A. Defendant's Motion to Dismiss for Lack of Territorial Jurisdiction

  [U]nder the U.S. Constitution, the federal government may regulate conduct occurring anywhere in the fifty states so long as it sufficiently implicates one of the national government's enumerated powers, such as the power over interstate commerce." United States v. Carnes, 113 F. Supp.2d 1145, 1150 (E.D. Mich. 2000). Both the state and federal governments have the Page 5 authority to regulate certain forms of conduct occurring within each state. The federal government also has power to investigate and prosecute a private money remitter agency that violates a valid federal law, despite the fact that the institution is regulated by a State agency. Accordingly, because Beras' criminal conduct occurred in the United States it is irrelevant that the federal government has not attempted to demonstrate that Beras' activity occurred in some zone of exclusively federal `territorial' jurisdiction." Id. Further, that the New York State Banking Commission regulates Dinero Express, Inc. is of no consequence.

  The next issue is whether the money laundering statute, 18 U.S.C. § 1956, comes within Congress's enumerated powers, specifically its Commerce Clause authority. In United States v. Lopez 514 U.S. 549 (1995), the United States Supreme Court held that where economic activity substantially affects interstate commerce [congressional] legislation regarding that activity will be sustained." Id. at 560. The Second Circuit has held that section 1956 has "everything to do with commerce" and that money laundering is an economic activity. United States v. Goodwin 141 F.3d 394, 399 (2d Cir. 1997). The Second Circuit wrote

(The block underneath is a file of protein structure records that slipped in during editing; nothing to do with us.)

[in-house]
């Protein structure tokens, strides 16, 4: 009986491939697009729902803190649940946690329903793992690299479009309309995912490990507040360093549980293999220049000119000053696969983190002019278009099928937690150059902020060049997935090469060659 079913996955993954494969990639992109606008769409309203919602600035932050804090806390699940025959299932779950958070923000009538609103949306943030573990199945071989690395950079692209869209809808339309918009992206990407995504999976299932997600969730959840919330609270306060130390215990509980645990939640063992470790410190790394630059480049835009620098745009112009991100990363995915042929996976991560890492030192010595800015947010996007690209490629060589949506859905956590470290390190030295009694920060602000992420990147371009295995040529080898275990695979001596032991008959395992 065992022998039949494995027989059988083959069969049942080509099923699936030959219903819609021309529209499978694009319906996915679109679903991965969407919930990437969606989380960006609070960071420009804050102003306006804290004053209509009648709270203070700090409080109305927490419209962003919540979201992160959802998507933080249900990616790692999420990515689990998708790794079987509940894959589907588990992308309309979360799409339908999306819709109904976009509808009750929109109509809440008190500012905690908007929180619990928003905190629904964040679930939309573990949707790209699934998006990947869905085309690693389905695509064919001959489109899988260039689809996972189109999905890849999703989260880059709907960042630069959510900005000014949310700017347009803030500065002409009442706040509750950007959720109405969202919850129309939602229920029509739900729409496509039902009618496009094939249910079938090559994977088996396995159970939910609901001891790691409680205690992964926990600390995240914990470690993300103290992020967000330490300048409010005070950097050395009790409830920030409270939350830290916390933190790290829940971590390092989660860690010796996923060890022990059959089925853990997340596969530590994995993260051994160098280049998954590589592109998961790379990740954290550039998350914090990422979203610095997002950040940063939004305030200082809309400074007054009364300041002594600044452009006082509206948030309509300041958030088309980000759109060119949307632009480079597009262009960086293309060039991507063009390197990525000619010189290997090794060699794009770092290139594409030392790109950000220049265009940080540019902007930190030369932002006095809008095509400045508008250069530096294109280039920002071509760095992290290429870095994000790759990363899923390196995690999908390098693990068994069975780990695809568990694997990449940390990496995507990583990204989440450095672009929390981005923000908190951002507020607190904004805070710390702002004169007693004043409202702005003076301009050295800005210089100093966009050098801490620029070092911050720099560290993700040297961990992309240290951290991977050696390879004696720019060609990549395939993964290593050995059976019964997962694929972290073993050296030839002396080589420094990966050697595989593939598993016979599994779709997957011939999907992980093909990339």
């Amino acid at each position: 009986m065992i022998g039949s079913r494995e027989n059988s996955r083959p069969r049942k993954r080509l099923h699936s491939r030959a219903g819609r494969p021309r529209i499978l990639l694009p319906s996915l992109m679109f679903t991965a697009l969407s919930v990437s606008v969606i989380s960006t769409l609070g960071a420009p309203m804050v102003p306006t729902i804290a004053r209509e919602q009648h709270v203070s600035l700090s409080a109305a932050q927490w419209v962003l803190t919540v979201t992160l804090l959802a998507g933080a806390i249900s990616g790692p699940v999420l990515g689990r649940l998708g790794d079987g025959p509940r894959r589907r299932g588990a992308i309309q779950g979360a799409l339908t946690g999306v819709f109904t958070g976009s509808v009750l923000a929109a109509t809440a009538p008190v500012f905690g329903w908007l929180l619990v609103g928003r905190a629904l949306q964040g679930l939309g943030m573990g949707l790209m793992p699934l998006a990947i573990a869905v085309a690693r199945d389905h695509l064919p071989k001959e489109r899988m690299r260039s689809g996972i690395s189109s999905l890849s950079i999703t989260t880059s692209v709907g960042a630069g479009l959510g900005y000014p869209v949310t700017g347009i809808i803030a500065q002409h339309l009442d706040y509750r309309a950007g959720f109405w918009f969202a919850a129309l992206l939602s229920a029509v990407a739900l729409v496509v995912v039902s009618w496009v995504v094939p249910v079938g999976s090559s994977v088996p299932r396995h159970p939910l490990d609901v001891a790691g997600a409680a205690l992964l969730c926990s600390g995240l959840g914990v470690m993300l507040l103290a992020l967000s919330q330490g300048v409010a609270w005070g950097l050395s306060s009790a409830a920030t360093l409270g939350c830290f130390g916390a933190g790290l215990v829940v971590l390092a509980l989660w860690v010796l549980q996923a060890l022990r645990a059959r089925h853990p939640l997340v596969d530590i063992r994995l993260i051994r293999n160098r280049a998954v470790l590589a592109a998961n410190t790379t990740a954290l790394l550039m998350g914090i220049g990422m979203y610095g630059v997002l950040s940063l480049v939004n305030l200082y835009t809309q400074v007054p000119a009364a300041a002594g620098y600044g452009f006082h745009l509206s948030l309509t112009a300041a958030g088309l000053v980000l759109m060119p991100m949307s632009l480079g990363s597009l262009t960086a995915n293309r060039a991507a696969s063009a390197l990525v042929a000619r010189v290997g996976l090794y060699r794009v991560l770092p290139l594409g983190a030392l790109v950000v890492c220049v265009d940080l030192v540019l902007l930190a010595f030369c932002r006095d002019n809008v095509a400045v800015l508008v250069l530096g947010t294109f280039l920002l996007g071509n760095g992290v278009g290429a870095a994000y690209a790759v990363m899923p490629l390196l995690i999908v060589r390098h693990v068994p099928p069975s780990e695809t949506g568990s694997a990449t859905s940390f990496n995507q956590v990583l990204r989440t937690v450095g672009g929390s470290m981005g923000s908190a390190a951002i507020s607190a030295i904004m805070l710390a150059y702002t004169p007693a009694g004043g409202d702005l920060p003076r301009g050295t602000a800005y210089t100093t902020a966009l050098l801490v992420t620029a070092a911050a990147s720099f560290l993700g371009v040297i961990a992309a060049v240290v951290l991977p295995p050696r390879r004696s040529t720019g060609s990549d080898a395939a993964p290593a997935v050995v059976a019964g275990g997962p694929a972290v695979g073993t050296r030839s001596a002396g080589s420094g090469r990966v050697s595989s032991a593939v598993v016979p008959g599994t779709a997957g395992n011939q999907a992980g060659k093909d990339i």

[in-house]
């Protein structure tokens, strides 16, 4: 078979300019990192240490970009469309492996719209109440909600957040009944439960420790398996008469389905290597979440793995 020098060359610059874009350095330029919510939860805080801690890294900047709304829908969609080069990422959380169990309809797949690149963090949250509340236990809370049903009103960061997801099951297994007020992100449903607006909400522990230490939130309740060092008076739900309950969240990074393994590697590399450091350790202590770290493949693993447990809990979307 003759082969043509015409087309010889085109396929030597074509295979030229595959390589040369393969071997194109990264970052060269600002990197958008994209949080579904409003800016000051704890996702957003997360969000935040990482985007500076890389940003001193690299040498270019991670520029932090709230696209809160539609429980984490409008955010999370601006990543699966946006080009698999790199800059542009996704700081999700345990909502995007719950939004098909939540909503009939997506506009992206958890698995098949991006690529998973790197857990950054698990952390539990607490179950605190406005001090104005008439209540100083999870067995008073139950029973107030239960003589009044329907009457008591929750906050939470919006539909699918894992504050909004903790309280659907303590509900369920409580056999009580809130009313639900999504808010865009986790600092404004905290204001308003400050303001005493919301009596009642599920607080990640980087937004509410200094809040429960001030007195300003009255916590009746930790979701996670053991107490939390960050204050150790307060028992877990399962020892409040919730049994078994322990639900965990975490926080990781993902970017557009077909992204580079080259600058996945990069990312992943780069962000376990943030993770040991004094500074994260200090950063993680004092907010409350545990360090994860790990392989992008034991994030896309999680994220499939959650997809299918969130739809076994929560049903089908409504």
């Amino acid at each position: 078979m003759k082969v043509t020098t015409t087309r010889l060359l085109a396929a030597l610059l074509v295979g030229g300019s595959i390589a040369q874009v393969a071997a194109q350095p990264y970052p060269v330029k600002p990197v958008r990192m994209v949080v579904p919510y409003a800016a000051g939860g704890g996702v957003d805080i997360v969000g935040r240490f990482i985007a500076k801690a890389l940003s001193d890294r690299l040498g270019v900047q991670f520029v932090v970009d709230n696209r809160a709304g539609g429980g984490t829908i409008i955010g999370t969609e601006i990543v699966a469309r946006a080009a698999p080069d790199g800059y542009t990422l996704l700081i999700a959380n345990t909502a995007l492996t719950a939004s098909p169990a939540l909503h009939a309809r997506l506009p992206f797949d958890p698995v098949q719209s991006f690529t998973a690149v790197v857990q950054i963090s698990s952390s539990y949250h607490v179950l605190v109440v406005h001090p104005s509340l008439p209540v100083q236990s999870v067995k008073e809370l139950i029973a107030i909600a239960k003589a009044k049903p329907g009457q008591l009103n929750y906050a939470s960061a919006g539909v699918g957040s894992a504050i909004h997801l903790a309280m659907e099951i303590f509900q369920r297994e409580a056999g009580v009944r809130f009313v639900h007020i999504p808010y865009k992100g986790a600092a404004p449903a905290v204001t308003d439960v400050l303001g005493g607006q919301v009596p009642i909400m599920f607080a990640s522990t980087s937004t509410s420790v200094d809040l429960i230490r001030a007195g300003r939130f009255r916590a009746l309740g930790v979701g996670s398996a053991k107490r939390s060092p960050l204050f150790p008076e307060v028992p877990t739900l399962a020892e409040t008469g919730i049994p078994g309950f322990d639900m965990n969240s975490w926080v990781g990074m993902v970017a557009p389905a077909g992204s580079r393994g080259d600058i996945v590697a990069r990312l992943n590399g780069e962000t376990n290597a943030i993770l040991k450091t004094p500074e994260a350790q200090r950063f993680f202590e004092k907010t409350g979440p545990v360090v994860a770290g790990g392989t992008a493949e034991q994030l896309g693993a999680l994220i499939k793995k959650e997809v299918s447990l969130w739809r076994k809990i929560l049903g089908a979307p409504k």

money laundering is a quintessential economic activity. Indeed, it is difficult to imagine a Page 6 more obviously commercial; activity than engaging in financial transactions involving the profits of unlawful activity. This is particularly so where the intent of the transaction is to conceal the source of those profits or to promote the unlawful activity and thereby yield even greater economic rewards.

 Id. Further, the Court stated that money laundering "substantially affects interstate commerce" and that `money laundering is the archetypical activity which, while in isolation may not: affect interstate commerce, undoubtedly will have ramifications in interstate commerce when taken in the aggregate.' Id. (quoting United States v. Leslie, 103 F.3d 1093, 1100 (2d Cir. 1997). Accordingly, this Court finds that Beras' argument that Section 1956 does not fall within Congress's Commerce power has no merit*fn4 and the Court rejects Beras' objection to the Court's jurisdiction over his case.*fn5 Page 7

 III CONCLUSION

  For reasons set forth above, Beras Motion to Dismiss for Lack of Territorial Jurisdiction is denied.

  SO ORDERED